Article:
Remembering Craig’s glory days

Published 12:00 am Wednesday, January 12, 2005

Craig Air Force Base closed in 1977-78. Three years later, after unwinding miles of red tape and spending months of negotiations with the Federal Government, the City of Selma and Dallas County purchased the former base and deeded it to their newly-organized Craig Airport and Industrial Authority.

Selma attorney John Pilcher, chairman of the board of the Authority, is proud of the fact that “although we began with borrowed money, we have operated from day one without being on the payroll of the city and the county.”

“And everybody here is proud of this place,” adds Authority Executive Director Menzo Driskell.

Email newsletter signup

Operating income for Craig is obtained in several ways, Pilcher explains. “The government required us to be in the rental business of the 500 housing units on base. (Obtaining those required another struggle with the Government). Some of the units are eligible for sale, about half have been sold, according to Pilcher, and others are rented.

In a big boost for affordable housing, the Authority finances 97 percent of the purchase price of each unit.( For families with children living in base housing, Bruce K. Craig School is available on base.)

“So,” says Pilcher, “income is generated from the housing sales and their rental.”

Rent is also obtained from buildings housing commercial companies, which employ about 1,100 people. “Lands we don’t rent commercially, we rent for farming. Hay is one of the big crops, and several hundred acres of timber that is harvested and sold. We manage our resources.”

An interesting and popular adjunct (also generating income), to the former base is the golf course with nine holes and 18 tees, managed by golf professional Dick Bradberry.

The Authority also operates the Craig Airport itself, receiving income from that. The airport is considered one of the better small airports in the state, and is responsible for $35.52 million in annual economic activity. Located four miles southeast of Selma, the airport is approximately one mile west of U.S. Highway 80 and ner the junction of Highways 14 and 22.

The airport lies on 1,790 acres and has one runway, Runway 15/33, which measures 8,002 feet in length. With 25 aircraft based there, the airport has approximately 38,600 aircraft operations annually.

The runway has new lights, an instrument landing system maintained by Federal Aviation Authority, in addition to VOR for non-rated pilots. Craig Airport is the preferred emergency site for Dannelly Field.

Activities at the airport include corporate use, recreational flying and agricultural spraying.

There are occasional medical ships/patient transfers there and extensive use by local industries.

Over the years the Airport Authority has built 20 hangars, both enclosed and shade, and receives state and federal grants, 90 percent in grants with a 10 percent match from Craig. The next project will be resurfacing the runway, part of the Authority’s five-year master plan.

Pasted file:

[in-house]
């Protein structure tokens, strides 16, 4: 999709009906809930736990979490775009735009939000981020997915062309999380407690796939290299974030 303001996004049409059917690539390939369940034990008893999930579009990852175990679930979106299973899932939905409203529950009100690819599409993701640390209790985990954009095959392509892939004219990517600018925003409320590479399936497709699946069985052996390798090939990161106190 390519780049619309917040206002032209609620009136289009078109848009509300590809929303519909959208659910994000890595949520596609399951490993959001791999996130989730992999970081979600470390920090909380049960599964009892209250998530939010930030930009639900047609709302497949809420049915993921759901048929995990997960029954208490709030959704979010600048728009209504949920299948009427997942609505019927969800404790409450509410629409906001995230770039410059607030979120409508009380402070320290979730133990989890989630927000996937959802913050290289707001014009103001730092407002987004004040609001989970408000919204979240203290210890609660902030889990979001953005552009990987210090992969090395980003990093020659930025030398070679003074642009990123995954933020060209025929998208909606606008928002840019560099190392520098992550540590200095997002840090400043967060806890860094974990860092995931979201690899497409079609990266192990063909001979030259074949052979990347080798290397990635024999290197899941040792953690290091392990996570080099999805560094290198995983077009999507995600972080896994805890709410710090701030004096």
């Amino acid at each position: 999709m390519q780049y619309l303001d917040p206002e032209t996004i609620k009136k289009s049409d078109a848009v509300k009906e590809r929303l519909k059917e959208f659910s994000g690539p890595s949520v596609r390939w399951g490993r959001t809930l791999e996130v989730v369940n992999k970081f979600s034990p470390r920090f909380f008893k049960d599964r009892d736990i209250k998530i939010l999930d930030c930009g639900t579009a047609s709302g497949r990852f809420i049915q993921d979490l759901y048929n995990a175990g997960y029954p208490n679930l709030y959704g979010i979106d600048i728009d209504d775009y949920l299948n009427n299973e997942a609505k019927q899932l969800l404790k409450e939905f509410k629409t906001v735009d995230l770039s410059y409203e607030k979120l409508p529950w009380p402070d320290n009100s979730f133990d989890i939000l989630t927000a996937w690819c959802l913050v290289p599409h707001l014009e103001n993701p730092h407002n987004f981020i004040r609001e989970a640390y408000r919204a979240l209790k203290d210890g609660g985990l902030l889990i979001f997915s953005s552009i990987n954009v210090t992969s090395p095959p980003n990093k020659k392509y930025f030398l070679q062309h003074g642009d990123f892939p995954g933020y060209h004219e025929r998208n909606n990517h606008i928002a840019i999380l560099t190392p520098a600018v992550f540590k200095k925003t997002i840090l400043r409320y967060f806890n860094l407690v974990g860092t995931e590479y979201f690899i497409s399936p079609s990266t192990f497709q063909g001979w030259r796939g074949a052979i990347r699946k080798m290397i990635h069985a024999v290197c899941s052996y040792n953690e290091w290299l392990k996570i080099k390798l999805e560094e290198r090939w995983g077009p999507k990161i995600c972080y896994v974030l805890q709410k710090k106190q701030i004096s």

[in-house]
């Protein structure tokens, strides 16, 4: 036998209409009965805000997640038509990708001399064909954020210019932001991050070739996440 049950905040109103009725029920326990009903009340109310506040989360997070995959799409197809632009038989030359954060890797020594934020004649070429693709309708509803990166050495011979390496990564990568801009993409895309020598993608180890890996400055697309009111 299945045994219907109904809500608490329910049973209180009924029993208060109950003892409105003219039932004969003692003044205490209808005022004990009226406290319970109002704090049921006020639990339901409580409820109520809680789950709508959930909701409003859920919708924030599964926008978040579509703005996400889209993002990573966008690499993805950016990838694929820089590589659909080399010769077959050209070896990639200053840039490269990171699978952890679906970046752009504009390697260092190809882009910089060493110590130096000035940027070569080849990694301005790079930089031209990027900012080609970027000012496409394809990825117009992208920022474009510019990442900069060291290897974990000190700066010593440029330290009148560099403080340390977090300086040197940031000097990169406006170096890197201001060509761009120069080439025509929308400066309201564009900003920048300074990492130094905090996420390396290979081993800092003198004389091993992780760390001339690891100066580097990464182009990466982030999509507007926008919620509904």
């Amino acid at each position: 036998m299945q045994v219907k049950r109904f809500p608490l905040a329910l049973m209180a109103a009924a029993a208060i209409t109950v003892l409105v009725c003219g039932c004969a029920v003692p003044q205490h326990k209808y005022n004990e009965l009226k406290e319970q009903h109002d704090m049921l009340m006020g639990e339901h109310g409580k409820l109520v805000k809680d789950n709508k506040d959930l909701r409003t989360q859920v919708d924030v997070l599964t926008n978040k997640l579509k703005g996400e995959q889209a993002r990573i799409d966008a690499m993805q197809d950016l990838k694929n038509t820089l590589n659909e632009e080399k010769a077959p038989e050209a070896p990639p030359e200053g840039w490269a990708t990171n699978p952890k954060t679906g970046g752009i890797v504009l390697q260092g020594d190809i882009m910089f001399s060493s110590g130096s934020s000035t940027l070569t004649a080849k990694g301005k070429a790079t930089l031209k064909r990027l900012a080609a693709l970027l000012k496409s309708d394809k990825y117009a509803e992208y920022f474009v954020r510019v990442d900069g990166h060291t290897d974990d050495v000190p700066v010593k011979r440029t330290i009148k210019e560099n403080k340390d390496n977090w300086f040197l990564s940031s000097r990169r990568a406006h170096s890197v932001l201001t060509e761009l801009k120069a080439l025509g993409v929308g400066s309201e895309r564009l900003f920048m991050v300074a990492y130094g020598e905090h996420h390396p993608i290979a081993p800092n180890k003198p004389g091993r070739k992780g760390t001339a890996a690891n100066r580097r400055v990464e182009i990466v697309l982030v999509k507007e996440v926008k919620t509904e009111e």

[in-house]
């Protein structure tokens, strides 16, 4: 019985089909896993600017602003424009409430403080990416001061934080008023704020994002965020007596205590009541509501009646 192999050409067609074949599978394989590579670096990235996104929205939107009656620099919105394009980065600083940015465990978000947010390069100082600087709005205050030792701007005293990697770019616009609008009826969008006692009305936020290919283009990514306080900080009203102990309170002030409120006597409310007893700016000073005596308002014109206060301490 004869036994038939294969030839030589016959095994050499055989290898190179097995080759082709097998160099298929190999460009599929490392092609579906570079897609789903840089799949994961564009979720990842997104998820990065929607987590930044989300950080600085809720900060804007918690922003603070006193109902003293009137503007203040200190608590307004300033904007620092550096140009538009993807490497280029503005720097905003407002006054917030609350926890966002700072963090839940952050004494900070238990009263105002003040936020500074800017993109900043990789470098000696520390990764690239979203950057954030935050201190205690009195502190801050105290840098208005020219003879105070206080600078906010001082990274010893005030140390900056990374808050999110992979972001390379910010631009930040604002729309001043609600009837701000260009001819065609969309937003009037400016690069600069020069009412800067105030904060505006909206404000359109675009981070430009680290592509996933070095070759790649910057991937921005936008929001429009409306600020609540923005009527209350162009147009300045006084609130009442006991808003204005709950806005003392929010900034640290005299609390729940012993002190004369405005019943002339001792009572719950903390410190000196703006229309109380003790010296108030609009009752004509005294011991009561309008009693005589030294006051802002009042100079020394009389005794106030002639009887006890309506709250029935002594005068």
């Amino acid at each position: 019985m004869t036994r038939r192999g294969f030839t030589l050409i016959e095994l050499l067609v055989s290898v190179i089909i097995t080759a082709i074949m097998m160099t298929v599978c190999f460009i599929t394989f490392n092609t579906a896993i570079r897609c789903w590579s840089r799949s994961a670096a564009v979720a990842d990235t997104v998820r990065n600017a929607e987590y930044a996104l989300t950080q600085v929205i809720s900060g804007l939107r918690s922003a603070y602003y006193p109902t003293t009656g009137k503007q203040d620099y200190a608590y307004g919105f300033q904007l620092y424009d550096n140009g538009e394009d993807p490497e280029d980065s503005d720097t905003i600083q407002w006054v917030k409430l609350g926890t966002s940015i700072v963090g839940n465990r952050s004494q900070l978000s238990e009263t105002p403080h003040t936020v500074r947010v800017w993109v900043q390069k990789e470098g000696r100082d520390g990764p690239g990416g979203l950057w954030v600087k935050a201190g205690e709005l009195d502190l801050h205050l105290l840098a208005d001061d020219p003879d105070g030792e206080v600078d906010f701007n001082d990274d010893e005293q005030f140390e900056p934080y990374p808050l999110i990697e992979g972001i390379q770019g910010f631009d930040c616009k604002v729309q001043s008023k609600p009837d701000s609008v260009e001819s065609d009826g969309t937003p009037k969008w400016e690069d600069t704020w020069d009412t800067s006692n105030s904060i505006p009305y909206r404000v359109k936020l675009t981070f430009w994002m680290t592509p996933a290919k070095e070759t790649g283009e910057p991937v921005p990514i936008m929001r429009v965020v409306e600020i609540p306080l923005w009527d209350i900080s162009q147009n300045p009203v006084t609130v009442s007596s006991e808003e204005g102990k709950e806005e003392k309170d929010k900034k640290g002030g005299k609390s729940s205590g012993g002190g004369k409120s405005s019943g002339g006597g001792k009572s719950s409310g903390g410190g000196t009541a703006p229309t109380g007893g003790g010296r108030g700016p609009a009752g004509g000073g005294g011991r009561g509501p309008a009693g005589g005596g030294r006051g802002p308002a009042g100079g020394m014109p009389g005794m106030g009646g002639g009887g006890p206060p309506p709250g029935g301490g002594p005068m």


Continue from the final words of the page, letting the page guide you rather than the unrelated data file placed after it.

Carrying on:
One of the newer and more unusual Craig industries is AirTech, Aerial Application Technologies, which is the South’s premier provider of turnkey reforestation and silviculture services. Its helicopter teams handle aerial application of herbicides, prescribed burning, tree planting, band spraying and fertilizing. Clients range from 40-acre landowners to industrial forest product companies, who use AirTech services.

Earlier projects account for construction of buildings occupied by varied industries: Louisiana Pacific, which runs 24 hours a deck making composite decking and employs 50-plus people; another is Composite Technology, and the 100,000-foot CDC Warehouse. Work is underway on a rail spur running from Highway 80 down Highway 41, crossing Craig and going on to adjacent South Dallas Industrial Park, which is a partner in the joint venture with Craig, along with repaving County Road 145. Craig has access to utilities and a sewage system and has developed up-to-date infrastructure. There is more, much more available and in the works for this asset to the city and county’s industrial growth.

Craig also has its own volunteer fire department, considered the best volunteer department in the state. Its property manager, Stewart Corley, was named Dallas County Firefighter of the Year.

Pilcher says he is “proud that we do it on our own. I view my role, my authority role, that of maintaining and administering the resources here, to make it ready for industry. The marketing of Craig is a function of the Centre for Commerce, the Economic Development Authority and Team Selma.

“We do not operate in a vacuum. If you don’t have a facility to be used, you can’t market it.”

Although the Federal Government sold the property to Craig, there are still strings attached to the National Park Service for the recreational areas and to the FAA for airport and industrial use. Craig is paid fair market price for its use and the moneys may only be used to improve the property.

Industries located in the 761,000 square feet of buildings in the industrial park are numerous and thriving. And there is more room available, including 69 acres of drained parking concrete. A little known loop is set aside for the use of State Troopers, who practice high speed chases there. After all, as Pilcher and Driskell emphasize, “We are here to serve.”